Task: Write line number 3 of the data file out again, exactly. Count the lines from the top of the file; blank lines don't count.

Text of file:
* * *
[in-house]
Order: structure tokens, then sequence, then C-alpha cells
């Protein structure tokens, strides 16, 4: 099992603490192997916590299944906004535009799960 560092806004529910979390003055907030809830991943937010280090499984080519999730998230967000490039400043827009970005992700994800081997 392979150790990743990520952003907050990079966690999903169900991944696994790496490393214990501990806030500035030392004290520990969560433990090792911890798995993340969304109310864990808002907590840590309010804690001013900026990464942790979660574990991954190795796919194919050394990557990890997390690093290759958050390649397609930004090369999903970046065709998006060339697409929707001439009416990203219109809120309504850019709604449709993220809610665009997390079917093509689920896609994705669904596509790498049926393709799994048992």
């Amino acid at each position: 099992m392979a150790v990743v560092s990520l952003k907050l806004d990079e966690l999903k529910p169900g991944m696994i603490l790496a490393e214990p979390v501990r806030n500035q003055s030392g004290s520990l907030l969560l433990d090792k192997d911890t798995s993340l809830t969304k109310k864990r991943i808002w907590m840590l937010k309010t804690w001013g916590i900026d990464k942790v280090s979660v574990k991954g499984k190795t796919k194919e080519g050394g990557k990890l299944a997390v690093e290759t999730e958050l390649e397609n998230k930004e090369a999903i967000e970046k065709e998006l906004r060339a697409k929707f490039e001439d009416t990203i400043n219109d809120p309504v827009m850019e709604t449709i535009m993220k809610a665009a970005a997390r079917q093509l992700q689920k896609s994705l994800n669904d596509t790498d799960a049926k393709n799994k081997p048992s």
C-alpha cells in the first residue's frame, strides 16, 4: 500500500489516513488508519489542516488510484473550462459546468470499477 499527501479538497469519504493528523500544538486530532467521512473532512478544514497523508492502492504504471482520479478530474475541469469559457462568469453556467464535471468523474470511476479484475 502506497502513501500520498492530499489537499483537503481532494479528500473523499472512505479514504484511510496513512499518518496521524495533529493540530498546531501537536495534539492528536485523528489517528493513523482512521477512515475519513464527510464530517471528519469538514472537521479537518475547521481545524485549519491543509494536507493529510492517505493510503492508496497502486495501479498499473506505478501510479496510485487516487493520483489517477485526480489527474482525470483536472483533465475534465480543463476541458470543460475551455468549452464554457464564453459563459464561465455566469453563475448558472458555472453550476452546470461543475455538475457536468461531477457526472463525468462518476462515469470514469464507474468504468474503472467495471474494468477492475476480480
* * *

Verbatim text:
């Protein structure tokens, strides 16, 4: 099992603490192997916590299944906004535009799960 560092806004529910979390003055907030809830991943937010280090499984080519999730998230967000490039400043827009970005992700994800081997 392979150790990743990520952003907050990079966690999903169900991944696994790496490393214990501990806030500035030392004290520990969560433990090792911890798995993340969304109310864990808002907590840590309010804690001013900026990464942790979660574990991954190795796919194919050394990557990890997390690093290759958050390649397609930004090369999903970046065709998006060339697409929707001439009416990203219109809120309504850019709604449709993220809610665009997390079917093509689920896609994705669904596509790498049926393709799994048992």